Sunday, 26 June 2011

JPEG Compression Algorithm

Who knew, that the file format we daily use to store our images, is not just a file format, but also a state-of-the-art compression technique. It has been a common day-to-day experience for every multimedia enthusiast, that the same png image when saved in the jpeg format, results in smaller size, i.e. the image gets compressed. The degree of compression is adjusted, allowing a selectable trade-off between storage size and image quality. JPEG typically achieves 10:1 compression with little perceptible loss in image quality. The term "JPEG" is an acronym for the Joint Photographic Experts Group which created the standard, it is the most common format for storing and transmitting photographic images on the World Wide Web.

The image compression techniques is of 2 types :-
(1). Lossy
(2). Loss-less.

It is the Lossy technique that is more preferred, as it gives better compression ratios, for very little loss in clarity.
The compression is often achieved by leaving out non-important data parameters, and focussing only on important parameters, like :-

(1). color-space transformation matrix :-
The image is converted into a RBG colored matrix and also a gamma channel determing the brightness of the respective color. This kind of a color space conversion creates greater compression, without any perceptual change in image quality.The compression is more efficient because the brightness information, which is more important to the eventual perceptual quality of the image, is confined to a single channel. This more closely corresponds to the perception of color in the human visual system. The color transformation also improves compression by statistical de-correlation.

The various steps involved in the conversion of an image into jpeg format, is :-

(2). Down-sampling
(3). Block-Splitting
After Sub-sampling each block is split into 8*8 blocks.
(4). Discrete cosine transform
Next, each 8×8 block of each component (Y, Cb, Cr) is converted to a frequency-domain representation, using a normalised, two-dimensional type-II discrete cosine transform (DCT). Before computing the DCT of the 8×8 block, its values are shifted from a positive range to one centred around zero. For an 8-bit image, each entry in the original block falls in the range [0,255]. The mid-point of the range (in this case, the value 128) is subtracted from each entry to produce a data range that is centred around zero, so that the modified range is [ − 128,127]. This step reduces the dynamic range requirements in the DCT processing stage that follows. (Aside from the difference in dynamic range within the DCT stage, this step is mathematically equivalent to subtracting 1024 from the DC coefficient after performing the transform – which may be a better way to perform the operation on some architectures since it involves performing only one subtraction rather than 64 of them.)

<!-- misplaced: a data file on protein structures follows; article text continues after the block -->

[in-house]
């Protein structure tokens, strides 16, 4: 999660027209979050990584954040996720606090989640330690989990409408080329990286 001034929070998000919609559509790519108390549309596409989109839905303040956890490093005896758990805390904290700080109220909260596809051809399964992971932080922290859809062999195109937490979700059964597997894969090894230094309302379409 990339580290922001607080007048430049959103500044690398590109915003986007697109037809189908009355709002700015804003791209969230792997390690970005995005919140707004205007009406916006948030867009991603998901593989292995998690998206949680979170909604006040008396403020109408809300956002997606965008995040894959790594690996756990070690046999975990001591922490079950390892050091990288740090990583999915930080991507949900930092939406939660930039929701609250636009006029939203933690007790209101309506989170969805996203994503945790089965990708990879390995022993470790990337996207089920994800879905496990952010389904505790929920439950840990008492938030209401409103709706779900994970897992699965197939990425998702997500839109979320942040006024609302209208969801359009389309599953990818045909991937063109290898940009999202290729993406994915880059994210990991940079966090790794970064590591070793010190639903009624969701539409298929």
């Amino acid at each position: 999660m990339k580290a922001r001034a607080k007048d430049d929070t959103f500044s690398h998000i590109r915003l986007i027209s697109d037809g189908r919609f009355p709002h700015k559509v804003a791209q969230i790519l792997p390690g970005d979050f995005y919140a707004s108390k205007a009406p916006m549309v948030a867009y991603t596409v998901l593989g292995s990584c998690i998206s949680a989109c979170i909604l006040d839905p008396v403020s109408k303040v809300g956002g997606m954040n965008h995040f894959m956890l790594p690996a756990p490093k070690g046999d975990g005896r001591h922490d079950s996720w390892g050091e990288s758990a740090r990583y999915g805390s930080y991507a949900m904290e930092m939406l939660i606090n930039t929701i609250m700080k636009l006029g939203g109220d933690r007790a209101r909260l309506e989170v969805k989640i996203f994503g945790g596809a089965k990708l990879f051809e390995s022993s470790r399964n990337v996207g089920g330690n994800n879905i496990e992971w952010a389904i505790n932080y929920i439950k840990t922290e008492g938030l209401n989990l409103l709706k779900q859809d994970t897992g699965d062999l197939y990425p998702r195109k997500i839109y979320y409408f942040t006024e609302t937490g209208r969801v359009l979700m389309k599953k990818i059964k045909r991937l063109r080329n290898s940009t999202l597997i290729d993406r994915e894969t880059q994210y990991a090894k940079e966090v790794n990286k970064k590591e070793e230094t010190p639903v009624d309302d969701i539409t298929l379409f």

(5). Quantisation
The human eye is good at seeing small differences in brightness over a relatively large area, but not so good at distinguishing the exact strength of a high frequency brightness variation. This allows one to greatly reduce the amount of information in the high frequency components. This is done by simply dividing each component in the frequency domain by a constant for that component, and then rounding to the nearest integer. This rounding operation is the only lossy operation in the whole process if the DCT computation is performed with sufficiently high precision. As a result of this, it is typically the case that many of the higher frequency components are rounded to zero, and many of the rest become small positive or negative numbers, which take many fewer bits to represent.

(6). Entropy encoding :-
It is basically a step where we apply Huffman coding/algorithm on the redundant information bit.

sighhhh.......... you would have never thought that these many steps take place, just while saving the image.

To reconstruct the image from these mathematical Data, an entirely opposite data transformation takes place, i.e. the encoded Data passes through the decoder, the inverse discrete fourier transform takes place, and so on and so-forth.

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